MOHJA KAHF, 3/1/2011
Syrians live in fear of saying the wrong word. Ghassan Yasin said it on February 17.
Yasin, a thirty-something resident of Aleppo, Syria, created a grass-roots group called the Committee to Combat Corruption. This in itself, a citizen organizing a committee, is an illegal act in Syria, without prior government clearance. Representin the Committee, Yasin speaks briefly but candidly via phone on a news program airing in Syria on the Orient TV satellite channel at three p.m. Thursday February 17. The theme : “Syria’s Day of Outrage.” The host introduces Yasin by effusing, “You’re against corruption! You have a committee against corruption? Can you work in corrupt conditions?”
“Definitely not “ Yasin replies. Here’s what gets said next; the man is paying dearly for these words, so I’d like to print them in full:
Yasin: “It’s an idea on the internet, on Facebook, but it will definitely become reality some day….the topic of this episode is very important, regardless who calls for going out and who is against it. I live in this country and I wish I could go out to the street and protest just like anyone else in another country. But our demands are going to be very limited. We’re not going to demand, like the people of Tunisia and Egypt, the downfall of the regime and changing it, and such slogans…this does not represent the Syrian people. We, as youth living in Syria, love our country a lot and are proud of its foreign stances. But we have a specific perspective. We can be resistant and be Arab nationalist, but at the same time our country can be in good shape.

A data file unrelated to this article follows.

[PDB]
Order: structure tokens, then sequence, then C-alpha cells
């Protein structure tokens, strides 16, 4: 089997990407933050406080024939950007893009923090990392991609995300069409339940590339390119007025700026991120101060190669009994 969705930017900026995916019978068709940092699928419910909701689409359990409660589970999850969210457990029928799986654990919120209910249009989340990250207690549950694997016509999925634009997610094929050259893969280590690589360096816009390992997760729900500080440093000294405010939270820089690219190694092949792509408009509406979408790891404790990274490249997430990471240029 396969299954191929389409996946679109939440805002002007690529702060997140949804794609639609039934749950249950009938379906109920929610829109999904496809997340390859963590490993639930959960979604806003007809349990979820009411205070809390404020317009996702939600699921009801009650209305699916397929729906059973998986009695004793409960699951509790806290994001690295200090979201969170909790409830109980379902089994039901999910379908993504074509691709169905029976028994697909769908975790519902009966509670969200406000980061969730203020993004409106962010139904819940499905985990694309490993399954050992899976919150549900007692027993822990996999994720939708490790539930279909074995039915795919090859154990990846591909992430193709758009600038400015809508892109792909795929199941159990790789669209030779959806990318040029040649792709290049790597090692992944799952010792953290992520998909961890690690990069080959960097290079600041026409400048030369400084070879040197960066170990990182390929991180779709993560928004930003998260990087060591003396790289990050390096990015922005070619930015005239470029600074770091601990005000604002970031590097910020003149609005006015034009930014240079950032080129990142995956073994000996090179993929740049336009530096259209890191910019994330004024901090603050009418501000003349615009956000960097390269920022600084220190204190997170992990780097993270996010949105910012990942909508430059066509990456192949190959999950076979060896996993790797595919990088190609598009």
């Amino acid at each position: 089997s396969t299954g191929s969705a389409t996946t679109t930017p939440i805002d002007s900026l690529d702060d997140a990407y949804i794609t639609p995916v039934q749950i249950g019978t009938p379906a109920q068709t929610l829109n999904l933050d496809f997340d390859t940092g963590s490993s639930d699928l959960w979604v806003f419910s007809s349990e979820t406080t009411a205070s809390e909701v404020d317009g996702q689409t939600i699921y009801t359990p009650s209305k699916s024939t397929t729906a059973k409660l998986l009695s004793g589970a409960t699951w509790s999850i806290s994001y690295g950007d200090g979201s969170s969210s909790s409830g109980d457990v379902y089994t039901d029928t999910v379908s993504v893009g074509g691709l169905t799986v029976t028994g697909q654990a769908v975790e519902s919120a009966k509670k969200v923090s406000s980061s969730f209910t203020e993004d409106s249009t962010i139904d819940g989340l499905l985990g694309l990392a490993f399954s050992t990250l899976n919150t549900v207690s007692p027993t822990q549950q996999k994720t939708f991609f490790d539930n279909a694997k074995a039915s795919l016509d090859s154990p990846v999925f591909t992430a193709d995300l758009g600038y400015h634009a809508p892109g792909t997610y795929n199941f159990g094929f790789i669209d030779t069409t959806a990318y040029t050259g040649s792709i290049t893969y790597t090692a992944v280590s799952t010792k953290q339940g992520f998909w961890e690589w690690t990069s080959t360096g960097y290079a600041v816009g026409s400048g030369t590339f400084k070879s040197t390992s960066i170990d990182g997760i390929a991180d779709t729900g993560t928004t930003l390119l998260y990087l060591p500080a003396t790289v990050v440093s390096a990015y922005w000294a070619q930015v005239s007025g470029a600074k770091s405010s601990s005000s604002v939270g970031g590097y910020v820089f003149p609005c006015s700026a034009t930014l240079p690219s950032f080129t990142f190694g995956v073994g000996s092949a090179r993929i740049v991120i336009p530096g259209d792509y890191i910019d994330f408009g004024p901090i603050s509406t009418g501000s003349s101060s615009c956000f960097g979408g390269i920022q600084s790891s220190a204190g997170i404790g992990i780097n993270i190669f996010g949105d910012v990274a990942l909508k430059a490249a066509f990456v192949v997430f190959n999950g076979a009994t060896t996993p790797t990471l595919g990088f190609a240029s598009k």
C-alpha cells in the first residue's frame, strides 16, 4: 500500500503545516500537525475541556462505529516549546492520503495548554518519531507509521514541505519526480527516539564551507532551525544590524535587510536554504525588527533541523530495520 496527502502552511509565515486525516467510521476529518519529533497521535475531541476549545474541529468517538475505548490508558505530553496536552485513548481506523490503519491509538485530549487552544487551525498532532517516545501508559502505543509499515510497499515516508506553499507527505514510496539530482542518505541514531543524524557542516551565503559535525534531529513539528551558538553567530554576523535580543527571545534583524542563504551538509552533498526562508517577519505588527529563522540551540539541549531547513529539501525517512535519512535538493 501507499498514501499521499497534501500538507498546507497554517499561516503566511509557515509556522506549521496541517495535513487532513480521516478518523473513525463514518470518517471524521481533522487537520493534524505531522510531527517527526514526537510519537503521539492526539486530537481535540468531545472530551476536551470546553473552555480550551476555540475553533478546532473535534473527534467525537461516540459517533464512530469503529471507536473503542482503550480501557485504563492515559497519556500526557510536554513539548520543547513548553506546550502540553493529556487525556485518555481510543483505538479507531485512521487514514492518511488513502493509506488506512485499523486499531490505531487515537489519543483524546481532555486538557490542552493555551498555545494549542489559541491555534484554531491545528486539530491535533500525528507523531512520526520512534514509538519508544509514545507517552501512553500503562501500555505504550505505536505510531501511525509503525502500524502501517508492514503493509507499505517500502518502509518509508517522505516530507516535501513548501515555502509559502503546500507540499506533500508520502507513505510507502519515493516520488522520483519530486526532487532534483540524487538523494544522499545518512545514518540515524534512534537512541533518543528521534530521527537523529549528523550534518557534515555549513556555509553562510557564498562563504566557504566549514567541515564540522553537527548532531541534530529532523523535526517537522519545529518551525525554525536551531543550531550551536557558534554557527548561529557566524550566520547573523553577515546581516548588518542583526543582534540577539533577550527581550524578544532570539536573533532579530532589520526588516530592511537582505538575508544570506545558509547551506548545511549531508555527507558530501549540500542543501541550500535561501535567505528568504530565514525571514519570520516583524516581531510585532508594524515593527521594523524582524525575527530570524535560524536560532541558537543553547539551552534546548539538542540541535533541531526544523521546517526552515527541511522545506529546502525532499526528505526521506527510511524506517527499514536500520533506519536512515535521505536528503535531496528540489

I feel like Syria is for all Syrians, not just five percent of them. Syria has more corruption than Egypt and more corruption than Tunisia-but we don’t want any protests. Our demands are going to be very limited, and I’ll tell you right now on the air: we are going to out to the streets, but we’re not going to demand the downfall of the regime. We’re going to demand the downfall of corruption—the corruption that the government in all its press releases says, “We are against corruption” so therefore we are practically with the government. But there is a difference in the apparatuses. The government for forty years has been using slogans, just slogans, and slogans that are socialist, but where is the socialism in reality? How is there socialism and we have private industry?”
Host: “That is socialism. Some people say that socialism is like in Soviet Russia, and some people say that it is like this case, when we are all participating in the wealth of the nation.”
Yasin: “That’s where the problem is. Our problem is a problem of laws, of slogans. How can there be socialism but no accountability? We want to apply socialism and make the role of accountability clear. We, the Syrian Committee to Combat Corruption, inshallah will go out to the streets very soon. We’re just waiting for events in Egypt to finish so that there won’t be a connection between the Egyptians’ demands and ours.”
Host: “God bless you, and I hope that you also get an official permit from the Ministry of Social Affairs.”
The Kafka-esque barrage into Yasin’s home apparently happens the next day. According to friends who report conversations with him and his family on Facebook, it is the mukhabarat, members of Syria’s massive and multi-layered state security agencies, licensed to brutalize the citizenry. Yasin has already fled Aleppo when they arrive at his home, telling a friend who goes by the Facebook moniker “New Syria” that if he is unable to contact him again, it is likely because the mukhabarat have caught up with him. Yasin does not make contact with “New Syria” again.
Yasin’s last Facebook status is short love poem he posted on February 17:
Let me sip from your lips, so I can start a new life.
Put your hand in my hand so we can run off together.
Tempting, you are, as a whiff of ripe peach,
sturdy as an olive tree.
Before you, they were all chimeras.